In the possible event of a detonation of an improvised nuclear device (IND), the immediate radiation would consist of both photons (gamma rays) and neutrons. Since neutrons generally have a high relative biological effectiveness (RBE) for most physiological end points, it is important to understand the effect that neutrons would have on the biodosimetry methods that are being developed for medical triage purposes. We previously compared the transcriptomic response in human blood after neutron and photon irradiation. In this study, we analyzed the effect of mixed-field-neutron-photon radiation on gene expression responses in human peripheral blood, to elucidate the neutron contribution in the setting of a radiation exposure from an IND detonation. We used four combinations of mixed neutron-photon exposures, with increasing percentages of neutrons, to a cumulative dose of 3 Gy. The mixed-field exposures consisted of 0%, 5%, 15% and 25% of neutrons, where 0% corresponds to 3 Gy of pure X rays. A maximum neutron exposure, corresponding to 83% neutrons (0.75 Gy) was also used in the study. Increases were observed in both the number and expression level of genes, with increasing percentages of neutrons from 0% to 25% in the mixed-field exposures. Gene ontology analysis showed an overall predominance of TP53 signaling among upregulated genes across all exposures. Some TP53 regulated genes, such as EDA2R, GDF15 and VWCE, demonstrated increased expression with increasing neutron percentages in mixed-field exposures. Immune response, specifically natural-killer-cell mediated signaling, was the most significant biological process associated with downregulated genes. We observed significant suppression of T-cell-mediated signaling in mixed-field exposures, which was absent in the response to pure photons. In this first study investigating gene expression in human blood cells exposed to mixed neutron-photon fields similar to an actual IND explosion, we have identified a number of genes responding to the 3 Gy dose that showed increasing expression as the neutron percentage increased. Such genes may serve as better indicators of the expected biological damage than a report of total physical dose, and thus provide more relevant information for treating physicians.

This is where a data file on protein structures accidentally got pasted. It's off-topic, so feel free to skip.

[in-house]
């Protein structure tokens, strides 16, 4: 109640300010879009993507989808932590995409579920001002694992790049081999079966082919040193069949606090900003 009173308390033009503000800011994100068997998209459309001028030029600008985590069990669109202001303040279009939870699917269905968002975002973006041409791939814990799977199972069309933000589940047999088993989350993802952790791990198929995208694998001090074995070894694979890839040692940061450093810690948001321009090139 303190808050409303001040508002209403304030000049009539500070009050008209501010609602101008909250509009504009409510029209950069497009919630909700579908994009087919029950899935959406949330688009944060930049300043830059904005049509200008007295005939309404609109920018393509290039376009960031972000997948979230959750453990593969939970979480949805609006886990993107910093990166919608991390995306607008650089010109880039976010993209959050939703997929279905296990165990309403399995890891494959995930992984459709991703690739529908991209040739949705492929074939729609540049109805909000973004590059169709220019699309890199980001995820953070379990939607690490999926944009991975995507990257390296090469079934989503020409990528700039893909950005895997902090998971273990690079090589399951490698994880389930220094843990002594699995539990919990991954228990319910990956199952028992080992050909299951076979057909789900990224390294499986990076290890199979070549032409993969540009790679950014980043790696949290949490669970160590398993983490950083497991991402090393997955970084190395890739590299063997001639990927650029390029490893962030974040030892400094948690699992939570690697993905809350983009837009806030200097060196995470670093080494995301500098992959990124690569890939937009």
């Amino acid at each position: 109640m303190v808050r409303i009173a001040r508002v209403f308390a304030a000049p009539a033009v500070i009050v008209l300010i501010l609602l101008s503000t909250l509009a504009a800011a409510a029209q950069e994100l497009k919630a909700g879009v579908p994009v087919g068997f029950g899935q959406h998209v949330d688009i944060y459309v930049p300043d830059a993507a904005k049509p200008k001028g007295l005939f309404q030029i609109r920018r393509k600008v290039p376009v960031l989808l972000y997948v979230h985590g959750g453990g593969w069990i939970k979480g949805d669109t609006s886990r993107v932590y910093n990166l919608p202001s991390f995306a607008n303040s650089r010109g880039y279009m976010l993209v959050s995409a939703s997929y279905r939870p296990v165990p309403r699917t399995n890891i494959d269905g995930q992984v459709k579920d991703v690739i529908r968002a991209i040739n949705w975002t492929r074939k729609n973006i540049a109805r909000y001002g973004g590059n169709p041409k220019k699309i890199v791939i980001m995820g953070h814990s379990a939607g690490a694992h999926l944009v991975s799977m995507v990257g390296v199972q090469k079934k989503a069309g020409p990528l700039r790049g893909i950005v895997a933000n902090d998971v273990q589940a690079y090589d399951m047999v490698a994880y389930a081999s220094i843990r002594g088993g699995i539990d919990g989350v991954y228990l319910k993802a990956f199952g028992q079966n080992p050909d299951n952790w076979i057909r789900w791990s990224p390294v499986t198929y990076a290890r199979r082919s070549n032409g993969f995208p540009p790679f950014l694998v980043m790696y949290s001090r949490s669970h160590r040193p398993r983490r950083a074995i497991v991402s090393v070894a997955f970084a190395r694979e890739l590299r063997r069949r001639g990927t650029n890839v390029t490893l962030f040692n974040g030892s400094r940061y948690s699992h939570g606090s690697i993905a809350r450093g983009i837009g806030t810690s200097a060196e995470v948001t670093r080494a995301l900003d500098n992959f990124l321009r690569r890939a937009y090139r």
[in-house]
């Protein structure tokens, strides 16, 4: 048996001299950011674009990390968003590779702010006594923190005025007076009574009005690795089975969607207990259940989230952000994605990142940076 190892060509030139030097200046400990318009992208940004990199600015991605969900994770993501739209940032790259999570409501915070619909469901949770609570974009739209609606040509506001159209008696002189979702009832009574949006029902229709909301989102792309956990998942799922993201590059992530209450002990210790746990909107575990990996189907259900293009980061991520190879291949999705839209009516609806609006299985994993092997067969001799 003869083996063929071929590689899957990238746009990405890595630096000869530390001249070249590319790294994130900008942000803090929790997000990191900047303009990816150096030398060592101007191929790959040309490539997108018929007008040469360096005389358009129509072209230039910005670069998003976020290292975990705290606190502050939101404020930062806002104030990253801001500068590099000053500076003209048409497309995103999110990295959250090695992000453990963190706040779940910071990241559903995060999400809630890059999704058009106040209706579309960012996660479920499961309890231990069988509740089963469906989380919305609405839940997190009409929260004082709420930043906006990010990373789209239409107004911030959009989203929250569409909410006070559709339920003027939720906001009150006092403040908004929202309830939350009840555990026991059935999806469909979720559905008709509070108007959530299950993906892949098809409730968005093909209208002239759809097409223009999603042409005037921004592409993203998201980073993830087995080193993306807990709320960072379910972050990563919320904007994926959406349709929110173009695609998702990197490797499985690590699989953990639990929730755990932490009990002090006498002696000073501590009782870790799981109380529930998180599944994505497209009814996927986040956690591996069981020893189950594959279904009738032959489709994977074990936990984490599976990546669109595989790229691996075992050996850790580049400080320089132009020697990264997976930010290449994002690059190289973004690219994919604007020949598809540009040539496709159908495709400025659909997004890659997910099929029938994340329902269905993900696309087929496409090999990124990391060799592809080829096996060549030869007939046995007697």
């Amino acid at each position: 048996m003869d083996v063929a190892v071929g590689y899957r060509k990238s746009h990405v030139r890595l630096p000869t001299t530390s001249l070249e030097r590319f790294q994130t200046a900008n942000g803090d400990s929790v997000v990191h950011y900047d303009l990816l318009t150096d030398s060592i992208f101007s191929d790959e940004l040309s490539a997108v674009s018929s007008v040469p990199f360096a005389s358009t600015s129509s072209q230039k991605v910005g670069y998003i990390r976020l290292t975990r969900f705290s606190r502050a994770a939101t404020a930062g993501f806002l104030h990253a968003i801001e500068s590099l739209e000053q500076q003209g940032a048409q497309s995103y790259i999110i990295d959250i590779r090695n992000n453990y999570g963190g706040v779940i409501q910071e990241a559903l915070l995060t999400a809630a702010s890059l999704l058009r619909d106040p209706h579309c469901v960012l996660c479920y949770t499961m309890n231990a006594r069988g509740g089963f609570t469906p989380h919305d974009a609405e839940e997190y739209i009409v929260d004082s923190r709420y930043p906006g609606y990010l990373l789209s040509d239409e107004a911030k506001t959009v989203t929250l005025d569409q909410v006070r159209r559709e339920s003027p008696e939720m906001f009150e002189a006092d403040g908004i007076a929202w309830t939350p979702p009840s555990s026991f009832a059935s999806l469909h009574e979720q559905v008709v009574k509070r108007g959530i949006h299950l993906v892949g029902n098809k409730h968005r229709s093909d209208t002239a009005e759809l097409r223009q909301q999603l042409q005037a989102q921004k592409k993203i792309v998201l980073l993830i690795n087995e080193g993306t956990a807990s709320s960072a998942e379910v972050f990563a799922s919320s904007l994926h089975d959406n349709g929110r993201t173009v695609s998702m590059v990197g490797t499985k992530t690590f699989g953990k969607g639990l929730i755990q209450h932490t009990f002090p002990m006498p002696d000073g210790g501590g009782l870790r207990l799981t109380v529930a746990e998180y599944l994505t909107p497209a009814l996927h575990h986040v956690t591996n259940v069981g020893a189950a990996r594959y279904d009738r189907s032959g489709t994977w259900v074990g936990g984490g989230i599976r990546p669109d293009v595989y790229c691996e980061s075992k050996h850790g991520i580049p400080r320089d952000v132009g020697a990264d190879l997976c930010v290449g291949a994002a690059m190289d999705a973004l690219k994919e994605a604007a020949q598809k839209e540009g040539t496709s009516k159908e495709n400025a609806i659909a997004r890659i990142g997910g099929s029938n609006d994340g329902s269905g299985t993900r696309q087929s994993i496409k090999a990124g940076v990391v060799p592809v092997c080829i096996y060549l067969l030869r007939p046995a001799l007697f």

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Vol. 192 • No. 2